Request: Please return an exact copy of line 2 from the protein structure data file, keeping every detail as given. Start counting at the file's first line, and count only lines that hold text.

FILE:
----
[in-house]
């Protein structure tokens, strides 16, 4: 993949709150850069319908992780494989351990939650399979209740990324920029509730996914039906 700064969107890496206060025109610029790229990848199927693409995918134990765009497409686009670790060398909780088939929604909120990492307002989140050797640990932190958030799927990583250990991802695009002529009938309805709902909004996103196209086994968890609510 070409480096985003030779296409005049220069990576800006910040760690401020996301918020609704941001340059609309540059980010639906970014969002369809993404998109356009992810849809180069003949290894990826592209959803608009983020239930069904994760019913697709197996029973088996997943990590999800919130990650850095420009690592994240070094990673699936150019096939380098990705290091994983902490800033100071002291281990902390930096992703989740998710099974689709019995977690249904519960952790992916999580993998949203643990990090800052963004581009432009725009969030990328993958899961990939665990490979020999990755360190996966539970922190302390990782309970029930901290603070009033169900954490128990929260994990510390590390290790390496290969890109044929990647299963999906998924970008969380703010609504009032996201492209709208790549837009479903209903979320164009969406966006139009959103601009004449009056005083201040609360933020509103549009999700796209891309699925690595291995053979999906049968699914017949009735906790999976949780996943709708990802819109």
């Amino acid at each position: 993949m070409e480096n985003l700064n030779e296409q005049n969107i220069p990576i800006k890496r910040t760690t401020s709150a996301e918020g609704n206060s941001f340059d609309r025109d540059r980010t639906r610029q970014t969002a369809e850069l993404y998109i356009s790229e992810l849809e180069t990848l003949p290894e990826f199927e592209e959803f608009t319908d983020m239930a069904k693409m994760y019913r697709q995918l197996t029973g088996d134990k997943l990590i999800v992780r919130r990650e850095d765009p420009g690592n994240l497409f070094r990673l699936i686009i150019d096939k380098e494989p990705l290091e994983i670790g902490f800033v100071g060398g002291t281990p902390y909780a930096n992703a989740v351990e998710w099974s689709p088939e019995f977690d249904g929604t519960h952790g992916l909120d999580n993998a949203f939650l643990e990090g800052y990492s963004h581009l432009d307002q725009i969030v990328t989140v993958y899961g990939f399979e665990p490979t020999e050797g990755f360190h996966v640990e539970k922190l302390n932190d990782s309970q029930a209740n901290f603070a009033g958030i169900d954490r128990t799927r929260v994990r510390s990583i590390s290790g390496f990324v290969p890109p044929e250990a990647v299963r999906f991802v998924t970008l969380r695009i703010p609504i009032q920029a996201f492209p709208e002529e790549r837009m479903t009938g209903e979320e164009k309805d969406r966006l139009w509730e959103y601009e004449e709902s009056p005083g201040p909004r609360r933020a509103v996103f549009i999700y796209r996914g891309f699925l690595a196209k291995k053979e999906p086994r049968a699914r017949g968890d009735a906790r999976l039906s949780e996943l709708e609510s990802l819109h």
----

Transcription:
């Protein structure tokens, strides 16, 4: 993949709150850069319908992780494989351990939650399979209740990324920029509730996914039906 700064969107890496206060025109610029790229990848199927693409995918134990765009497409686009670790060398909780088939929604909120990492307002989140050797640990932190958030799927990583250990991802695009002529009938309805709902909004996103196209086994968890609510 070409480096985003030779296409005049220069990576800006910040760690401020996301918020609704941001340059609309540059980010639906970014969002369809993404998109356009992810849809180069003949290894990826592209959803608009983020239930069904994760019913697709197996029973088996997943990590999800919130990650850095420009690592994240070094990673699936150019096939380098990705290091994983902490800033100071002291281990902390930096992703989740998710099974689709019995977690249904519960952790992916999580993998949203643990990090800052963004581009432009725009969030990328993958899961990939665990490979020999990755360190996966539970922190302390990782309970029930901290603070009033169900954490128990929260994990510390590390290790390496290969890109044929990647299963999906998924970008969380703010609504009032996201492209709208790549837009479903209903979320164009969406966006139009959103601009004449009056005083201040609360933020509103549009999700796209891309699925690595291995053979999906049968699914017949009735906790999976949780996943709708990802819109």